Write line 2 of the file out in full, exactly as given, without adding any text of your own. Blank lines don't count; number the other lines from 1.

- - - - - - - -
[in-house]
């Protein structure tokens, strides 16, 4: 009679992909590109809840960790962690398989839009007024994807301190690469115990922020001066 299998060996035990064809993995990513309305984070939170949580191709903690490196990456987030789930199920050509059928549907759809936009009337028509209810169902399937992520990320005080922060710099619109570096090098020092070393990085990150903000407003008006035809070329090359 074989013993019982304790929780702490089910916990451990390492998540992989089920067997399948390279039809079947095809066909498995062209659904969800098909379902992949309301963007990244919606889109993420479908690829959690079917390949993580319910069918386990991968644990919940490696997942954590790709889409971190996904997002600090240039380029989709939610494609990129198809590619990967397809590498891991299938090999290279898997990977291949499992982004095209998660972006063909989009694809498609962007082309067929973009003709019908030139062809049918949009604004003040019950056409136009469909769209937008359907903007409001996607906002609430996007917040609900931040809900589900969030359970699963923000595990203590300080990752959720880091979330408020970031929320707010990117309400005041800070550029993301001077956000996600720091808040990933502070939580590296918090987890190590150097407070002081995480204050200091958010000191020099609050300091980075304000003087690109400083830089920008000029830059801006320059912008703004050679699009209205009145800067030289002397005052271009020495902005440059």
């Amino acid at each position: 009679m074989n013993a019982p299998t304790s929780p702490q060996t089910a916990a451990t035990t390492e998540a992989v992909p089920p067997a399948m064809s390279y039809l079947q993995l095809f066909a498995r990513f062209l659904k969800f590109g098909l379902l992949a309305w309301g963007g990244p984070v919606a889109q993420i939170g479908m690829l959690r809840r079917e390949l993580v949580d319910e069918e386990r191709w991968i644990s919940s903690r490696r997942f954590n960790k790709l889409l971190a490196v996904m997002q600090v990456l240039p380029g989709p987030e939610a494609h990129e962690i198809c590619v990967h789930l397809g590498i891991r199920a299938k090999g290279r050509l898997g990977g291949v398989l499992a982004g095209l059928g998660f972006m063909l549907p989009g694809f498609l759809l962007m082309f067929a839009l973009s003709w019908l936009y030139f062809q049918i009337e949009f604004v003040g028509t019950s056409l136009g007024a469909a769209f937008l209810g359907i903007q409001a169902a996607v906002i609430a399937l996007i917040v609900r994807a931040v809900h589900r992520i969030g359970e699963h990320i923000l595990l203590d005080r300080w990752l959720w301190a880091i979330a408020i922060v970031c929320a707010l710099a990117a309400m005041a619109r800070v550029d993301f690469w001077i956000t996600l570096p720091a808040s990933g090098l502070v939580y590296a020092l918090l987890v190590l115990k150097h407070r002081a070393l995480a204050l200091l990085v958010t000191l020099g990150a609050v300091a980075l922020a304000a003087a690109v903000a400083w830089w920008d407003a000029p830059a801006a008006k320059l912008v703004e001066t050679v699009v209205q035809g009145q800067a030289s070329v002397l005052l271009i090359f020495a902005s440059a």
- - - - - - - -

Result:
């Protein structure tokens, strides 16, 4: 009679992909590109809840960790962690398989839009007024994807301190690469115990922020001066 299998060996035990064809993995990513309305984070939170949580191709903690490196990456987030789930199920050509059928549907759809936009009337028509209810169902399937992520990320005080922060710099619109570096090098020092070393990085990150903000407003008006035809070329090359 074989013993019982304790929780702490089910916990451990390492998540992989089920067997399948390279039809079947095809066909498995062209659904969800098909379902992949309301963007990244919606889109993420479908690829959690079917390949993580319910069918386990991968644990919940490696997942954590790709889409971190996904997002600090240039380029989709939610494609990129198809590619990967397809590498891991299938090999290279898997990977291949499992982004095209998660972006063909989009694809498609962007082309067929973009003709019908030139062809049918949009604004003040019950056409136009469909769209937008359907903007409001996607906002609430996007917040609900931040809900589900969030359970699963923000595990203590300080990752959720880091979330408020970031929320707010990117309400005041800070550029993301001077956000996600720091808040990933502070939580590296918090987890190590150097407070002081995480204050200091958010000191020099609050300091980075304000003087690109400083830089920008000029830059801006320059912008703004050679699009209205009145800067030289002397005052271009020495902005440059």